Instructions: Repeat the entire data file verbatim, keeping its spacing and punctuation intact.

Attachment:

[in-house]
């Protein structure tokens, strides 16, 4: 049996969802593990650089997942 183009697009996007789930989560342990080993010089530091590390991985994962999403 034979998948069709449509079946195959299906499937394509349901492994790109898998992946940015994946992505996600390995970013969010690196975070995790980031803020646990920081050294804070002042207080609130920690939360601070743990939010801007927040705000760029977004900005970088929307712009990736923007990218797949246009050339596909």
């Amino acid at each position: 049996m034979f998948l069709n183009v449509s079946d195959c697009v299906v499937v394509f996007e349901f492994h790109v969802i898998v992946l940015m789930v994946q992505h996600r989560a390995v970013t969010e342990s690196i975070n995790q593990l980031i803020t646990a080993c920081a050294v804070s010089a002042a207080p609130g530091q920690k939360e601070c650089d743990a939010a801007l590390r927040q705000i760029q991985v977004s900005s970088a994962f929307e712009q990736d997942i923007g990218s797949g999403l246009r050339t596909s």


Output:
[in-house]
């Protein structure tokens, strides 16, 4: 049996969802593990650089997942 183009697009996007789930989560342990080993010089530091590390991985994962999403 034979998948069709449509079946195959299906499937394509349901492994790109898998992946940015994946992505996600390995970013969010690196975070995790980031803020646990920081050294804070002042207080609130920690939360601070743990939010801007927040705000760029977004900005970088929307712009990736923007990218797949246009050339596909």
């Amino acid at each position: 049996m034979f998948l069709n183009v449509s079946d195959c697009v299906v499937v394509f996007e349901f492994h790109v969802i898998v992946l940015m789930v994946q992505h996600r989560a390995v970013t969010e342990s690196i975070n995790q593990l980031i803020t646990a080993c920081a050294v804070s010089a002042a207080p609130g530091q920690k939360e601070c650089d743990a939010a801007l590390r927040q705000i760029q991985v977004s900005s970088a994962f929307e712009q990736d997942i923007g990218s797949g999403l246009r050339t596909s």